EDITORIAL: Growth is inevitable

On Monday, city council passed a new zoning bylaw that had been debated, both around the council table and in the public, for months.

Hold the pickle, hold the lettuce and hold the drive-thrus.

On Monday, city council passed a new zoning bylaw that had been debated, both around the council table and in the public, for months.

Strangely enough, the bylaw itself was not the main point of public debate. The move impacts every property in the city, promoting density, allowing for smaller residential dwellings and laneway houses.

But one portion of the bylaw has received a lot of debate. It’s the portion which would have allowed drive-thrus on “highway commercial” zones. That comes down to a handful of properties on Nelson Avenue.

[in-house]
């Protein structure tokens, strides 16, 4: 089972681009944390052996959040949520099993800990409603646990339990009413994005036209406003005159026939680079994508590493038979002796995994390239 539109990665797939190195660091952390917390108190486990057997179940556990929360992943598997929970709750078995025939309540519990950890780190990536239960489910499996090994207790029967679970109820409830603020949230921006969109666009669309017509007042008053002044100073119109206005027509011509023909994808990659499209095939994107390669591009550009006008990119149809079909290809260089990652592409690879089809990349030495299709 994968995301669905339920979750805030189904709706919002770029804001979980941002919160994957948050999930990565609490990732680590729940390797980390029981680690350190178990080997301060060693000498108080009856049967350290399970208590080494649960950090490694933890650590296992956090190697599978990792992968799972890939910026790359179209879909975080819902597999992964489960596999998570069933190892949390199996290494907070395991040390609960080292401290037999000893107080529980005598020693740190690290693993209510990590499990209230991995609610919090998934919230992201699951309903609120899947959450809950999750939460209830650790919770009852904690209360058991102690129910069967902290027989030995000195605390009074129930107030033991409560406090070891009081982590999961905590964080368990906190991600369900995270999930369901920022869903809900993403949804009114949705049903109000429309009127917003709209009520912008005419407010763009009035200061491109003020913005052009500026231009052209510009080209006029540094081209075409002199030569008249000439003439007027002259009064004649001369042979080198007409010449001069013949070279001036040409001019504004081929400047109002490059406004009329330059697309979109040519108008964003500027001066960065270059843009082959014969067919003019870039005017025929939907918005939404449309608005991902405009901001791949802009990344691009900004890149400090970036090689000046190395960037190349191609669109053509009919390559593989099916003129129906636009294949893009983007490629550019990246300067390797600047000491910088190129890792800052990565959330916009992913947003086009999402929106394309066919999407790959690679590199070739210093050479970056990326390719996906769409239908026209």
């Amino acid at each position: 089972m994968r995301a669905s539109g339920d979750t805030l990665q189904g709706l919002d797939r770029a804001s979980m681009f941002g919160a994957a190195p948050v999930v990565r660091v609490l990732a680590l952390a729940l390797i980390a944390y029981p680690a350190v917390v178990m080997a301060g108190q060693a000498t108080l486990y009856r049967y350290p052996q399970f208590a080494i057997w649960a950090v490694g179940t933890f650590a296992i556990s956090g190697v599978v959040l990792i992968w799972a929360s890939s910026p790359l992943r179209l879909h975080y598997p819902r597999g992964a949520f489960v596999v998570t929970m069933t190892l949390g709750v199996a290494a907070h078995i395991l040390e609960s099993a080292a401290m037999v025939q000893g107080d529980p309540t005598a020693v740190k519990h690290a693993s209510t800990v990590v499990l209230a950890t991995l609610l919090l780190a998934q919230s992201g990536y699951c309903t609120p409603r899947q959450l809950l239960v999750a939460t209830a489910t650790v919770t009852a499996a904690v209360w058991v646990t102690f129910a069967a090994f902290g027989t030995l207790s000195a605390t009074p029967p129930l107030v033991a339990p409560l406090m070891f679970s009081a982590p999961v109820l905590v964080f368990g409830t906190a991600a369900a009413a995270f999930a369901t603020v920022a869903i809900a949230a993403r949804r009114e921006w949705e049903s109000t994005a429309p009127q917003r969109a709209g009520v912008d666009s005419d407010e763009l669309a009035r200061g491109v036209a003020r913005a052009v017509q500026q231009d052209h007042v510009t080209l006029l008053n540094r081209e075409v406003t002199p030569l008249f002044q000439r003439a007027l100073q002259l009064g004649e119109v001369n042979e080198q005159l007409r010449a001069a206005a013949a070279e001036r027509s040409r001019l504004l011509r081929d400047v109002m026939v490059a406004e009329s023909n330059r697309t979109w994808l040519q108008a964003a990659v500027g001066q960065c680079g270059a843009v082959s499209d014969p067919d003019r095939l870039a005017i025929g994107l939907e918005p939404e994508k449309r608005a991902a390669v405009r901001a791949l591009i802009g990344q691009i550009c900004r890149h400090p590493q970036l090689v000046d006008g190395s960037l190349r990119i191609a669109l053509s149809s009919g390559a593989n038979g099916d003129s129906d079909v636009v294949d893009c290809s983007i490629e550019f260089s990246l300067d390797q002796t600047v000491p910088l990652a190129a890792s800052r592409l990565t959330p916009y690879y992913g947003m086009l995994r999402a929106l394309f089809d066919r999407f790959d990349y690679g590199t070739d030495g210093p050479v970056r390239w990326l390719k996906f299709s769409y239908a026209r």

However, even that small amount was too much for some people, including council members who had any reference of drive-thrus taken out of the bylaw.

Good-bye McDonalds and so long Tim Horton’s, you have no place here, at least your long line of idling drivers waiting to be served from the comfort of their car seats aren’t welcome.

Council’s decision, like most political moves, has both supporters and detractors.

Avoiding drive-thrus will at least help keep greenhouse gases down. It also allows the community to retain its “small-town” heritage feel that attracts so many people — if you ignore the Walmart, A&W (complete with drive-thru) and other small examples of corporate invasion.

Family-run businesses and restaurants also benefit from the lack of corporate competition. But growth is inevitable. What council did this week is to control how the city will grow, but it may not be able to hold back the flood gates forever.

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